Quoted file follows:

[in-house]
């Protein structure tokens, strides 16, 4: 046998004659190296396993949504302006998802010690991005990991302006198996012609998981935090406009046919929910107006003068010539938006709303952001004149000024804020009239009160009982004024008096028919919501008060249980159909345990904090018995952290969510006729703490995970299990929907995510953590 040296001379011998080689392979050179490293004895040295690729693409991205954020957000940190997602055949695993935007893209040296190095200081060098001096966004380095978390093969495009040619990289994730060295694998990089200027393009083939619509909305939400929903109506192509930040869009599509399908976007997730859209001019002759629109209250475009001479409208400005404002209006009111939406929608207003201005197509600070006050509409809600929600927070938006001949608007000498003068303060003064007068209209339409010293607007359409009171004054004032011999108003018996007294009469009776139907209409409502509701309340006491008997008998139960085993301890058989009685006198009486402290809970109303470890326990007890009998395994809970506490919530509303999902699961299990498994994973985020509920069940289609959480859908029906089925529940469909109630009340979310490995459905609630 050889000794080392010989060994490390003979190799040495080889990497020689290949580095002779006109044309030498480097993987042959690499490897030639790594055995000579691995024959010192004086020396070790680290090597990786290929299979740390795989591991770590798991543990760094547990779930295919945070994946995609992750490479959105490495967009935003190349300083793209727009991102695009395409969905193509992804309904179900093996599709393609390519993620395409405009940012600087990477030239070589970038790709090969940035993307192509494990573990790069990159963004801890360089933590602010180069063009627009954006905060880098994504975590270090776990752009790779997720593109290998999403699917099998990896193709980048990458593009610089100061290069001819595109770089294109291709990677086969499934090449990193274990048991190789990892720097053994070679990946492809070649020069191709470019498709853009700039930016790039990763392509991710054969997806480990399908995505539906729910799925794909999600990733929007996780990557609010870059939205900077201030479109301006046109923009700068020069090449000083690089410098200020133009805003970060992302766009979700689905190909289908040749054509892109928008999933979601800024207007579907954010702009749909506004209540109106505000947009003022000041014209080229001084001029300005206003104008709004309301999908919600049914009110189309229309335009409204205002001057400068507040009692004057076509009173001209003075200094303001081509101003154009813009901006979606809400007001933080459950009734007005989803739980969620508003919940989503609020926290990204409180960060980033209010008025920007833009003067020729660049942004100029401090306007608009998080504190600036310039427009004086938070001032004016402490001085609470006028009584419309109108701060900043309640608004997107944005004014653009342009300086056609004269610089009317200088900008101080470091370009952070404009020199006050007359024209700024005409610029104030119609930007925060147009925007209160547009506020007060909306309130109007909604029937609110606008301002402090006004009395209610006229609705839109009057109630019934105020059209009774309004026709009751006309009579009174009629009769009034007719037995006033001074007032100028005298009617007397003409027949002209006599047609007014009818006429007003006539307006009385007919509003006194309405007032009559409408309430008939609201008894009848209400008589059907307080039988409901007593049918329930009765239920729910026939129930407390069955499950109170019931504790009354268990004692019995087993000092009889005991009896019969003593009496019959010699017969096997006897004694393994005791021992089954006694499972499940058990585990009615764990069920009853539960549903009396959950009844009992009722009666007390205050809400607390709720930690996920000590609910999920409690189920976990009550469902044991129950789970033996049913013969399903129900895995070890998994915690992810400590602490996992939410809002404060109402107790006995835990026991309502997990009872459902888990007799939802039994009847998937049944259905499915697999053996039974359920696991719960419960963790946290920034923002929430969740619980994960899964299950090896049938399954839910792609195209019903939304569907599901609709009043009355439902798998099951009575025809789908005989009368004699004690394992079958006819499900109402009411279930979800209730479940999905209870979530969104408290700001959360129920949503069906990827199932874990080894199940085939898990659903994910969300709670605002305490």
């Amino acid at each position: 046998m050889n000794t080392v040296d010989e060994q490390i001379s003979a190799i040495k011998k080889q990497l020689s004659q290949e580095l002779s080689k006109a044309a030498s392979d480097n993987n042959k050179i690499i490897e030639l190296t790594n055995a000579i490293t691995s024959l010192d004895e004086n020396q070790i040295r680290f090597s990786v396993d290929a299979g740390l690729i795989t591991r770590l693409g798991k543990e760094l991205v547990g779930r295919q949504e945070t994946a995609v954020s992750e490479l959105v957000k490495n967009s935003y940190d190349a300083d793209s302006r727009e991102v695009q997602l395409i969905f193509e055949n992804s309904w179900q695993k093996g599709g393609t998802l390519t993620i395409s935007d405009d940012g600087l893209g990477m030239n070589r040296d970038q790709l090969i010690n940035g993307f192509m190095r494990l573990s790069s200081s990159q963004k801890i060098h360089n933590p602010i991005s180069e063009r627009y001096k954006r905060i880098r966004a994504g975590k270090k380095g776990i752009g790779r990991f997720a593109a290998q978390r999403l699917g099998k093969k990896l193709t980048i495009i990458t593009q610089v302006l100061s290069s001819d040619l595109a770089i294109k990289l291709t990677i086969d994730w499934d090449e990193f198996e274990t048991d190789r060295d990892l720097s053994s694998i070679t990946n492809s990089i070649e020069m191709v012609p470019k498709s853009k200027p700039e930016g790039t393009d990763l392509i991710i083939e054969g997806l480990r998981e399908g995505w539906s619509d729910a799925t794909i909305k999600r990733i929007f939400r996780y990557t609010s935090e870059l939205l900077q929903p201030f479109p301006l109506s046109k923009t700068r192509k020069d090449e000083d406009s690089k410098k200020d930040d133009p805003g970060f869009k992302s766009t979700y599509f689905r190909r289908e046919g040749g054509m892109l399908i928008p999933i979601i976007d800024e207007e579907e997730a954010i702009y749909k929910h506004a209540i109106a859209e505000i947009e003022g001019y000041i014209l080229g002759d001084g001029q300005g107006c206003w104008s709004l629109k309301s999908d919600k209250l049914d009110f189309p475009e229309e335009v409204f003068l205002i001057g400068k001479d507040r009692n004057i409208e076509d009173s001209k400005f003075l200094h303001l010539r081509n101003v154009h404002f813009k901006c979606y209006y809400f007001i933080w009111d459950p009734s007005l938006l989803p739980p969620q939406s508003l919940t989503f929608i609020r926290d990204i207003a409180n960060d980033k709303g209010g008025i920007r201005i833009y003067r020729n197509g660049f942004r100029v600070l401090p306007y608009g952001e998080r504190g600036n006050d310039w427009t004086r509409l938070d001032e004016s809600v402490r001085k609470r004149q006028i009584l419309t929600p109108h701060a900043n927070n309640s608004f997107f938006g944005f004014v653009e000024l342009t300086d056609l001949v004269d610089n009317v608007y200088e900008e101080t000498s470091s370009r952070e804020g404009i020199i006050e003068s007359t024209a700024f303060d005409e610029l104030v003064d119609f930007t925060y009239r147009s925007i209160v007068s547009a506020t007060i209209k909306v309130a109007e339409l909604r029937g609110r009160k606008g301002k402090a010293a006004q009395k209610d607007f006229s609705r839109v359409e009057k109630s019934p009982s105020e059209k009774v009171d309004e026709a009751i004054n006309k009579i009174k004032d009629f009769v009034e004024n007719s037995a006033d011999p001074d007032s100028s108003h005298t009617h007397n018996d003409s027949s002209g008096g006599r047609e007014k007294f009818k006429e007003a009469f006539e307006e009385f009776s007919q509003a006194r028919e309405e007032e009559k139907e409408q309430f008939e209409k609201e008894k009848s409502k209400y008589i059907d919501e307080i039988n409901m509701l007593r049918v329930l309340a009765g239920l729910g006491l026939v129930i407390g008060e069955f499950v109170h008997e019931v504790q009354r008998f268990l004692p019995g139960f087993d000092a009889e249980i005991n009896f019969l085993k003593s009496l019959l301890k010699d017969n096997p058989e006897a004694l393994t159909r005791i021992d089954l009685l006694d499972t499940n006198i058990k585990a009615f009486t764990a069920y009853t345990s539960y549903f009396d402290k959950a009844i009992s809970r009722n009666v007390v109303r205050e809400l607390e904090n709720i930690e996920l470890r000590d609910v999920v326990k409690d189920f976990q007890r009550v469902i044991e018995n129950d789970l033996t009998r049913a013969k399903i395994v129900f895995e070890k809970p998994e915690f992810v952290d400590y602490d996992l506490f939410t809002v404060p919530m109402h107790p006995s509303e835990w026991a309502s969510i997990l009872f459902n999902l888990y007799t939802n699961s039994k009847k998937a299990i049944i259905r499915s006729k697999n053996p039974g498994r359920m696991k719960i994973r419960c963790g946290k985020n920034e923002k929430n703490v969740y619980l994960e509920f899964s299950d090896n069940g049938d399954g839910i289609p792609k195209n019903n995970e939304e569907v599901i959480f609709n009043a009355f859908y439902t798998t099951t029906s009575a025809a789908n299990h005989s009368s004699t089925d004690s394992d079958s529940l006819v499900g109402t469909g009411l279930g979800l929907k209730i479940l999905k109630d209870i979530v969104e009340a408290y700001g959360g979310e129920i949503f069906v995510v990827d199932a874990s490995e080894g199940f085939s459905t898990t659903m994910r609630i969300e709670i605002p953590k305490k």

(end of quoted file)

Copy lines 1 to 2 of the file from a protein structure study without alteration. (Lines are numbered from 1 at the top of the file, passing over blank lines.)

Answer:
[in-house]
């Protein structure tokens, strides 16, 4: 046998004659190296396993949504302006998802010690991005990991302006198996012609998981935090406009046919929910107006003068010539938006709303952001004149000024804020009239009160009982004024008096028919919501008060249980159909345990904090018995952290969510006729703490995970299990929907995510953590 040296001379011998080689392979050179490293004895040295690729693409991205954020957000940190997602055949695993935007893209040296190095200081060098001096966004380095978390093969495009040619990289994730060295694998990089200027393009083939619509909305939400929903109506192509930040869009599509399908976007997730859209001019002759629109209250475009001479409208400005404002209006009111939406929608207003201005197509600070006050509409809600929600927070938006001949608007000498003068303060003064007068209209339409010293607007359409009171004054004032011999108003018996007294009469009776139907209409409502509701309340006491008997008998139960085993301890058989009685006198009486402290809970109303470890326990007890009998395994809970506490919530509303999902699961299990498994994973985020509920069940289609959480859908029906089925529940469909109630009340979310490995459905609630 050889000794080392010989060994490390003979190799040495080889990497020689290949580095002779006109044309030498480097993987042959690499490897030639790594055995000579691995024959010192004086020396070790680290090597990786290929299979740390795989591991770590798991543990760094547990779930295919945070994946995609992750490479959105490495967009935003190349300083793209727009991102695009395409969905193509992804309904179900093996599709393609390519993620395409405009940012600087990477030239070589970038790709090969940035993307192509494990573990790069990159963004801890360089933590602010180069063009627009954006905060880098994504975590270090776990752009790779997720593109290998999403699917099998990896193709980048990458593009610089100061290069001819595109770089294109291709990677086969499934090449990193274990048991190789990892720097053994070679990946492809070649020069191709470019498709853009700039930016790039990763392509991710054969997806480990399908995505539906729910799925794909999600990733929007996780990557609010870059939205900077201030479109301006046109923009700068020069090449000083690089410098200020133009805003970060992302766009979700689905190909289908040749054509892109928008999933979601800024207007579907954010702009749909506004209540109106505000947009003022000041014209080229001084001029300005206003104008709004309301999908919600049914009110189309229309335009409204205002001057400068507040009692004057076509009173001209003075200094303001081509101003154009813009901006979606809400007001933080459950009734007005989803739980969620508003919940989503609020926290990204409180960060980033209010008025920007833009003067020729660049942004100029401090306007608009998080504190600036310039427009004086938070001032004016402490001085609470006028009584419309109108701060900043309640608004997107944005004014653009342009300086056609004269610089009317200088900008101080470091370009952070404009020199006050007359024209700024005409610029104030119609930007925060147009925007209160547009506020007060909306309130109007909604029937609110606008301002402090006004009395209610006229609705839109009057109630019934105020059209009774309004026709009751006309009579009174009629009769009034007719037995006033001074007032100028005298009617007397003409027949002209006599047609007014009818006429007003006539307006009385007919509003006194309405007032009559409408309430008939609201008894009848209400008589059907307080039988409901007593049918329930009765239920729910026939129930407390069955499950109170019931504790009354268990004692019995087993000092009889005991009896019969003593009496019959010699017969096997006897004694393994005791021992089954006694499972499940058990585990009615764990069920009853539960549903009396959950009844009992009722009666007390205050809400607390709720930690996920000590609910999920409690189920976990009550469902044991129950789970033996049913013969399903129900895995070890998994915690992810400590602490996992939410809002404060109402107790006995835990026991309502997990009872459902888990007799939802039994009847998937049944259905499915697999053996039974359920696991719960419960963790946290920034923002929430969740619980994960899964299950090896049938399954839910792609195209019903939304569907599901609709009043009355439902798998099951009575025809789908005989009368004699004690394992079958006819499900109402009411279930979800209730479940999905209870979530969104408290700001959360129920949503069906990827199932874990080894199940085939898990659903994910969300709670605002305490």